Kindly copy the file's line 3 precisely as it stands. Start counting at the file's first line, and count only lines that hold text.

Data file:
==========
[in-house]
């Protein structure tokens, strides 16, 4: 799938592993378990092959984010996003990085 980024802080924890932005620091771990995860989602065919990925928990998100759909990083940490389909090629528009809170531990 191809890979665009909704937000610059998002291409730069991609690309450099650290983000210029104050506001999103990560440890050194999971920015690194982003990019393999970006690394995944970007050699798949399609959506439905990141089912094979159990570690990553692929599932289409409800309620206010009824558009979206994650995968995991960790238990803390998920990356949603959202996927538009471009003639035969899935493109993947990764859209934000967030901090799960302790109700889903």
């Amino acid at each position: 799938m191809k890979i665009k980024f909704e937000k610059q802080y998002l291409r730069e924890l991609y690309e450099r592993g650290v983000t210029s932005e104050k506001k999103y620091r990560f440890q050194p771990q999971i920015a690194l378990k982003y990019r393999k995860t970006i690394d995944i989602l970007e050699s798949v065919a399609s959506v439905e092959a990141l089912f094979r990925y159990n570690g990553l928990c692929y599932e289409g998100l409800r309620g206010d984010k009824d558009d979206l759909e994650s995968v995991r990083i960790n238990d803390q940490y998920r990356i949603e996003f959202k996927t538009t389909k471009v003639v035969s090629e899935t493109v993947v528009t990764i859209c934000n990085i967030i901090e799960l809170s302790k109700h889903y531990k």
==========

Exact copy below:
């Amino acid at each position: 799938m191809k890979i665009k980024f909704e937000k610059q802080y998002l291409r730069e924890l991609y690309e450099r592993g650290v983000t210029s932005e104050k506001k999103y620091r990560f440890q050194p771990q999971i920015a690194l378990k982003y990019r393999k995860t970006i690394d995944i989602l970007e050699s798949v065919a399609s959506v439905e092959a990141l089912f094979r990925y159990n570690g990553l928990c692929y599932e289409g998100l409800r309620g206010d984010k009824d558009d979206l759909e994650s995968v995991r990083i960790n238990d803390q940490y998920r990356i949603e996003f959202k996927t538009t389909k471009v003639v035969s090629e899935t493109v993947v528009t990764i859209c934000n990085i967030i901090e799960l809170s302790k109700h889903y531990k």